Academic journal article Health Care Financing Review

National Health Expenditures, 1990

Academic journal article Health Care Financing Review

National Health Expenditures, 1990

Article excerpt


Health care expenditures reached $666.2 billion in 1990. During the last three decades, health care expenditures grew at a substantially faster pace than did the overall economy, consuming an increasing percentage of gross national product (GNP). Following are several highlights from the 1990 numbers:

* National health expenditures (NHE) rose 10.5 percent from 1989 to 1990, approximately the same growth rate as for the prior 2 years.

* In 1990, NHE absorbed 12.2 percent of GNP, compared with 11.6 percent for the preceding year. The abnormally high increase in the share of GNP spent for health care in 1990, the second largest jump since 1960, is the result of a slowdown in the general economy rather than an acceleration in the growth of health care costs.

* Per capita expenditures of $2,566 in 1990 were almost 1.5 times as great as expenditures 10 years earlier. Personal health care expenditures accounted for 88 percent of that amount, or $2,255 per person.

* In 1990, spending for hospital services returned to the double-digit growth experienced in 1982 and earlier, prior to the advent of the prospective payment system (PPS). Expenditures for this category increased 10.1 percent from 1989 to $256.0 billion in 1990. Hospital spending, 38.4 percent of total health expenditures, is the largest category in NHE (Figure 1).

* Expenditures for professional services, which consist of physician services, dental services, and services of other professionals, totaled $191.3 billion for 1990, 28.7 percent of all health spending. This is an increase of 11.0 percent from 1989.

* Public programs contributed 42.4 percent of the funding for health care, with private payments funding the other 57.6 percent. Public programs funded a larger share of NHE in 1990 than in any previous year. Medicaid was the single largest contributor to the rising public share. Medicaid payments grew 20.7 percent from 1989 through 1990, the highest growth since the mid-1970s.

* Medicaid and Medicare combined paid for 28.0 percent of NHE in 1990, up from 27.3 percent during 1989. These two programs financed 37.8 percent of hospital care and approximately one-third of physician services.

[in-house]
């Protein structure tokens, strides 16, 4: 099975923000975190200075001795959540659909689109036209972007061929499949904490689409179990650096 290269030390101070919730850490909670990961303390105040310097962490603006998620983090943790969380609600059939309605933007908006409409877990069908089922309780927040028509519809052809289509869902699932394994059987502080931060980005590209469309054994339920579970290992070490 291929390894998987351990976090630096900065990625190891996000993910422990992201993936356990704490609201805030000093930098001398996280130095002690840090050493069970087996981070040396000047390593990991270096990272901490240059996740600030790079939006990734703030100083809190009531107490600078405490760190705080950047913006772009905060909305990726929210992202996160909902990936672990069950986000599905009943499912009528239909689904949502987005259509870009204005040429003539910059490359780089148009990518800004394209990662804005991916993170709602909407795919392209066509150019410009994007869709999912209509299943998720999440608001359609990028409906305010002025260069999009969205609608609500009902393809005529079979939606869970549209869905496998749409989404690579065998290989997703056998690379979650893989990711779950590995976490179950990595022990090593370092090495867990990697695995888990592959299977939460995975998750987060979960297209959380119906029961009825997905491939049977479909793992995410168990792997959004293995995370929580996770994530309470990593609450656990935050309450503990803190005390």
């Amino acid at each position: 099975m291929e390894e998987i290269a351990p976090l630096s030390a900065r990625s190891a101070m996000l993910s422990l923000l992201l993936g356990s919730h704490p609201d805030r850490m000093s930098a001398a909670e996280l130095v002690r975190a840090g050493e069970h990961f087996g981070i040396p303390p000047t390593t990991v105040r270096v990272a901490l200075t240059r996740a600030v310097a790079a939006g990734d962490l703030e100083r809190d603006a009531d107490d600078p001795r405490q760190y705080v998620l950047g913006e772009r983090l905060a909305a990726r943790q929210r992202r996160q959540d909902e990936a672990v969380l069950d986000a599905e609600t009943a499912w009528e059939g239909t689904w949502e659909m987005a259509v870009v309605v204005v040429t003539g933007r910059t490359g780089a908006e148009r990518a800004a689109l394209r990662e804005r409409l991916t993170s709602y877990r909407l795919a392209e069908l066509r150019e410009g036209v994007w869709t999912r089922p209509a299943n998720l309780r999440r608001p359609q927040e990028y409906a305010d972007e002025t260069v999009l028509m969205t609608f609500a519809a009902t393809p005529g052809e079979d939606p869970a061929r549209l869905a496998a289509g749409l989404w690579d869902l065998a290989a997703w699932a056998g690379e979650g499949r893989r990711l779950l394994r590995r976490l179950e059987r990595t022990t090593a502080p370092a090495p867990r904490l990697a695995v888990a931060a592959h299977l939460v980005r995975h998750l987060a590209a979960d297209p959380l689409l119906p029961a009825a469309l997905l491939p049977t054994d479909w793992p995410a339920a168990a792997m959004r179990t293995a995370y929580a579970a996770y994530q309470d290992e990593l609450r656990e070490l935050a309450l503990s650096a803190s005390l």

* Consumers continued paying for a little more than one-half of all health care expenditures through private health insurance and out-of-pocket payments, a share that has changed very little during the past 16 years. The private health insurance share remained relatively constant for the last 2 years, after steadily increasing since 1960. Out-of-pocket payments dropped slightly as a percent of total expenditures in 1989 and 1990.

Health care costs continue to rise faster than GNP, a measure of total output of the United States. Despite an increasing share of GNP devoted to health care, a large and increasing number of people (33.4 million in 1989) remain uninsured by private health insurance or by public programs; additionals persons are underinsured. Without sufficient insurance coverage, many Americans find access to the health care system limited for many services.

Extensive debate on various proposals that attempt to address the questions of access and rising health care costs is under way. The NHE estimates provide a backdrop for understanding health care financing issues and the factors that account for cost increases during the past three decades.

Detailed Tables 8-13 at the end of this article show expenditures for health care for selected years 1960 through 1990, both by type of service and by source of funds. Data figures from the detailed tables are highlighted throughout this article.

National health expenditures

NHE reached a level of $666.2 billion in 1990. Spending grew 10.5 percent, the third consecutive year of similar growth. In 1990, health expenditures absorbed 12.2 percent of GNP, compared with 11. …

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